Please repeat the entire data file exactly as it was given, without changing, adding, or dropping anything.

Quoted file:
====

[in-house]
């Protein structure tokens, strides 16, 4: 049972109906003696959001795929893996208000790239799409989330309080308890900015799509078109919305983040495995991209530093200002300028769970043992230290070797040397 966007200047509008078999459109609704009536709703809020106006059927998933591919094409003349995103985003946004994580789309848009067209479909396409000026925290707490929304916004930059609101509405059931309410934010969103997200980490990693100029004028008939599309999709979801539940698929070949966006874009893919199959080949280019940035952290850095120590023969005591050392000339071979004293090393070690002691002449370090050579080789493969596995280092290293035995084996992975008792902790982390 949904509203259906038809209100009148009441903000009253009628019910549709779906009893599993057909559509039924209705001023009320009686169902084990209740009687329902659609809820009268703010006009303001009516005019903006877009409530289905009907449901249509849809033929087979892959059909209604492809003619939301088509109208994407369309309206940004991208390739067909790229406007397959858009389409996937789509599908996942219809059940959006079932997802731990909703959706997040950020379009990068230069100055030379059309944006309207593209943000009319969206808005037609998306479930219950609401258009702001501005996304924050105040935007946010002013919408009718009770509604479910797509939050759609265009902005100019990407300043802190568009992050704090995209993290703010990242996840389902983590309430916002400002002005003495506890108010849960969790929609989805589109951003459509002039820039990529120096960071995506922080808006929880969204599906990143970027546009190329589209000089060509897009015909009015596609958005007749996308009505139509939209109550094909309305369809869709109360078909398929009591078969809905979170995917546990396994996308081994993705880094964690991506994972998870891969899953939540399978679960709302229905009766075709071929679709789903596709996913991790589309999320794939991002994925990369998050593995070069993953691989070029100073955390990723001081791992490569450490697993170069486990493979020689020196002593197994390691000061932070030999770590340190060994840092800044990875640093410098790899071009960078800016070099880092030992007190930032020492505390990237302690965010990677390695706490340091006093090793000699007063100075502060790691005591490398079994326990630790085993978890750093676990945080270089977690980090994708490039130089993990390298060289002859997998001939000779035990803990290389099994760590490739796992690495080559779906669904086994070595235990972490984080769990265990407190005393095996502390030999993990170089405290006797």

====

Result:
[in-house]
């Protein structure tokens, strides 16, 4: 049972109906003696959001795929893996208000790239799409989330309080308890900015799509078109919305983040495995991209530093200002300028769970043992230290070797040397 966007200047509008078999459109609704009536709703809020106006059927998933591919094409003349995103985003946004994580789309848009067209479909396409000026925290707490929304916004930059609101509405059931309410934010969103997200980490990693100029004028008939599309999709979801539940698929070949966006874009893919199959080949280019940035952290850095120590023969005591050392000339071979004293090393070690002691002449370090050579080789493969596995280092290293035995084996992975008792902790982390 949904509203259906038809209100009148009441903000009253009628019910549709779906009893599993057909559509039924209705001023009320009686169902084990209740009687329902659609809820009268703010006009303001009516005019903006877009409530289905009907449901249509849809033929087979892959059909209604492809003619939301088509109208994407369309309206940004991208390739067909790229406007397959858009389409996937789509599908996942219809059940959006079932997802731990909703959706997040950020379009990068230069100055030379059309944006309207593209943000009319969206808005037609998306479930219950609401258009702001501005996304924050105040935007946010002013919408009718009770509604479910797509939050759609265009902005100019990407300043802190568009992050704090995209993290703010990242996840389902983590309430916002400002002005003495506890108010849960969790929609989805589109951003459509002039820039990529120096960071995506922080808006929880969204599906990143970027546009190329589209000089060509897009015909009015596609958005007749996308009505139509939209109550094909309305369809869709109360078909398929009591078969809905979170995917546990396994996308081994993705880094964690991506994972998870891969899953939540399978679960709302229905009766075709071929679709789903596709996913991790589309999320794939991002994925990369998050593995070069993953691989070029100073955390990723001081791992490569450490697993170069486990493979020689020196002593197994390691000061932070030999770590340190060994840092800044990875640093410098790899071009960078800016070099880092030992007190930032020492505390990237302690965010990677390695706490340091006093090793000699007063100075502060790691005591490398079994326990630790085993978890750093676990945080270089977690980090994708490039130089993990390298060289002859997998001939000779035990803990290389099994760590490739796992690495080559779906669904086994070595235990972490984080769990265990407190005393095996502390030999993990170089405290006797």